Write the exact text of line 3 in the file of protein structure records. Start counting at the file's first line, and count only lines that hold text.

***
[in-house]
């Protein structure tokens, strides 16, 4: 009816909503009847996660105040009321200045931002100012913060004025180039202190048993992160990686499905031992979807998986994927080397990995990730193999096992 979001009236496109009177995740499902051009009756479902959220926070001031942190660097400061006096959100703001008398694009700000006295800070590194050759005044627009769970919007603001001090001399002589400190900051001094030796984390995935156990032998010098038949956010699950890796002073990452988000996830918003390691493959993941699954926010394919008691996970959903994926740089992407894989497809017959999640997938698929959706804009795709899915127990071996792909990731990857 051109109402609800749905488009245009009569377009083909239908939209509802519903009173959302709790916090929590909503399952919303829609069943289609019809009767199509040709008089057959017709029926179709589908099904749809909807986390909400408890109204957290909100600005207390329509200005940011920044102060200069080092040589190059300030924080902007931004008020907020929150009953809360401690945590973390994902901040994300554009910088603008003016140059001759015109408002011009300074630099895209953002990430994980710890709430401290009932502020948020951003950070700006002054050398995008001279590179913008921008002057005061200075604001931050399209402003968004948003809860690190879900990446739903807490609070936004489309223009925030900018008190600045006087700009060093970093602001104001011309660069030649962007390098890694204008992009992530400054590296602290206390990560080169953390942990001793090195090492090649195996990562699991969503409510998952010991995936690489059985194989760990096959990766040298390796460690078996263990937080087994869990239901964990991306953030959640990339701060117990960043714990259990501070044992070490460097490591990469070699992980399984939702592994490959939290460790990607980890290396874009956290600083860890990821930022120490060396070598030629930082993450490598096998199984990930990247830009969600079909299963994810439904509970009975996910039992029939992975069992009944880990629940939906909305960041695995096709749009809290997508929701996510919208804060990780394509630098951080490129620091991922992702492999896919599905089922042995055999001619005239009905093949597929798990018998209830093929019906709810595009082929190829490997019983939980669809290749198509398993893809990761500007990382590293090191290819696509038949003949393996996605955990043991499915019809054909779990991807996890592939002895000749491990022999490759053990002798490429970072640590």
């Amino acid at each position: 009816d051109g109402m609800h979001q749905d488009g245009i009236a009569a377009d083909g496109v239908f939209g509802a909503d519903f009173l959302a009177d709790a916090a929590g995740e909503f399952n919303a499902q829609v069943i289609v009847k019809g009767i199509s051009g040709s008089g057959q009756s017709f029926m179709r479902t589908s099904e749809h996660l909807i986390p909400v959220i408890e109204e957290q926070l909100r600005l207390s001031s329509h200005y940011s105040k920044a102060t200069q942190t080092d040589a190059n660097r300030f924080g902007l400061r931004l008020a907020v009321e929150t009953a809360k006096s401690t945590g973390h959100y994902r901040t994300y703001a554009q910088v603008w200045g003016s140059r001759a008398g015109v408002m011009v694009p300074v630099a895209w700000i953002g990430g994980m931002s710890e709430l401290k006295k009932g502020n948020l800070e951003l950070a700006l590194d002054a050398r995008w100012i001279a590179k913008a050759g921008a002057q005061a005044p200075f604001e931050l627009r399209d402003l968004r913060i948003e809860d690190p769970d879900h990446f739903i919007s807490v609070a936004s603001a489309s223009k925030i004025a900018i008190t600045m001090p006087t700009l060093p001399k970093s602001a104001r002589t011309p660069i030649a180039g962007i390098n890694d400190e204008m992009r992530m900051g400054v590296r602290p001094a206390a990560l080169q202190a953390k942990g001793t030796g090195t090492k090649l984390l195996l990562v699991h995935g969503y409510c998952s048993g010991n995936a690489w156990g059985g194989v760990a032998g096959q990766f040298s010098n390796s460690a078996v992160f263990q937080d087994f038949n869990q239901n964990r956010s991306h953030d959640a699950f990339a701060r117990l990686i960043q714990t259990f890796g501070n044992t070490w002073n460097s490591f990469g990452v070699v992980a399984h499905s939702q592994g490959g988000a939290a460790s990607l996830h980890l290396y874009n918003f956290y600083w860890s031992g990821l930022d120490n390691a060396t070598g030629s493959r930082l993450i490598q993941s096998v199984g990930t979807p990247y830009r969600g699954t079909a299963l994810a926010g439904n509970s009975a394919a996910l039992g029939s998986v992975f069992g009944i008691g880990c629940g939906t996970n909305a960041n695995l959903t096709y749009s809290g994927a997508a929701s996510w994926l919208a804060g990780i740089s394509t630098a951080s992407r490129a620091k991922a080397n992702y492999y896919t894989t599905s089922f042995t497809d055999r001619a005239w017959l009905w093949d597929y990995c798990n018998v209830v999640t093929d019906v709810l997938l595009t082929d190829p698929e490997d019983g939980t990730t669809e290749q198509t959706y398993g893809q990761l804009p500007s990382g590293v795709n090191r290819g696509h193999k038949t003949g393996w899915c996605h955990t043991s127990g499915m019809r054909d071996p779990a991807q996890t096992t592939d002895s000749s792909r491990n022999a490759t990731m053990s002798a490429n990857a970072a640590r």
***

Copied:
């Amino acid at each position: 009816d051109g109402m609800h979001q749905d488009g245009i009236a009569a377009d083909g496109v239908f939209g509802a909503d519903f009173l959302a009177d709790a916090a929590g995740e909503f399952n919303a499902q829609v069943i289609v009847k019809g009767i199509s051009g040709s008089g057959q009756s017709f029926m179709r479902t589908s099904e749809h996660l909807i986390p909400v959220i408890e109204e957290q926070l909100r600005l207390s001031s329509h200005y940011s105040k920044a102060t200069q942190t080092d040589a190059n660097r300030f924080g902007l400061r931004l008020a907020v009321e929150t009953a809360k006096s401690t945590g973390h959100y994902r901040t994300y703001a554009q910088v603008w200045g003016s140059r001759a008398g015109v408002m011009v694009p300074v630099a895209w700000i953002g990430g994980m931002s710890e709430l401290k006295k009932g502020n948020l800070e951003l950070a700006l590194d002054a050398r995008w100012i001279a590179k913008a050759g921008a002057q005061a005044p200075f604001e931050l627009r399209d402003l968004r913060i948003e809860d690190p769970d879900h990446f739903i919007s807490v609070a936004s603001a489309s223009k925030i004025a900018i008190t600045m001090p006087t700009l060093p001399k970093s602001a104001r002589t011309p660069i030649a180039g962007i390098n890694d400190e204008m992009r992530m900051g400054v590296r602290p001094a206390a990560l080169q202190a953390k942990g001793t030796g090195t090492k090649l984390l195996l990562v699991h995935g969503y409510c998952s048993g010991n995936a690489w156990g059985g194989v760990a032998g096959q990766f040298s010098n390796s460690a078996v992160f263990q937080d087994f038949n869990q239901n964990r956010s991306h953030d959640a699950f990339a701060r117990l990686i960043q714990t259990f890796g501070n044992t070490w002073n460097s490591f990469g990452v070699v992980a399984h499905s939702q592994g490959g988000a939290a460790s990607l996830h980890l290396y874009n918003f956290y600083w860890s031992g990821l930022d120490n390691a060396t070598g030629s493959r930082l993450i490598q993941s096998v199984g990930t979807p990247y830009r969600g699954t079909a299963l994810a926010g439904n509970s009975a394919a996910l039992g029939s998986v992975f069992g009944i008691g880990c629940g939906t996970n909305a960041n695995l959903t096709y749009s809290g994927a997508a929701s996510w994926l919208a804060g990780i740089s394509t630098a951080s992407r490129a620091k991922a080397n992702y492999y896919t894989t599905s089922f042995t497809d055999r001619a005239w017959l009905w093949d597929y990995c798990n018998v209830v999640t093929d019906v709810l997938l595009t082929d190829p698929e490997d019983g939980t990730t669809e290749q198509t959706y398993g893809q990761l804009p500007s990382g590293v795709n090191r290819g696509h193999k038949t003949g393996w899915c996605h955990t043991s127990g499915m019809r054909d071996p779990a991807q996890t096992t592939d002895s000749s792909r491990n022999a490759t990731m053990s002798a490429n990857a970072a640590r």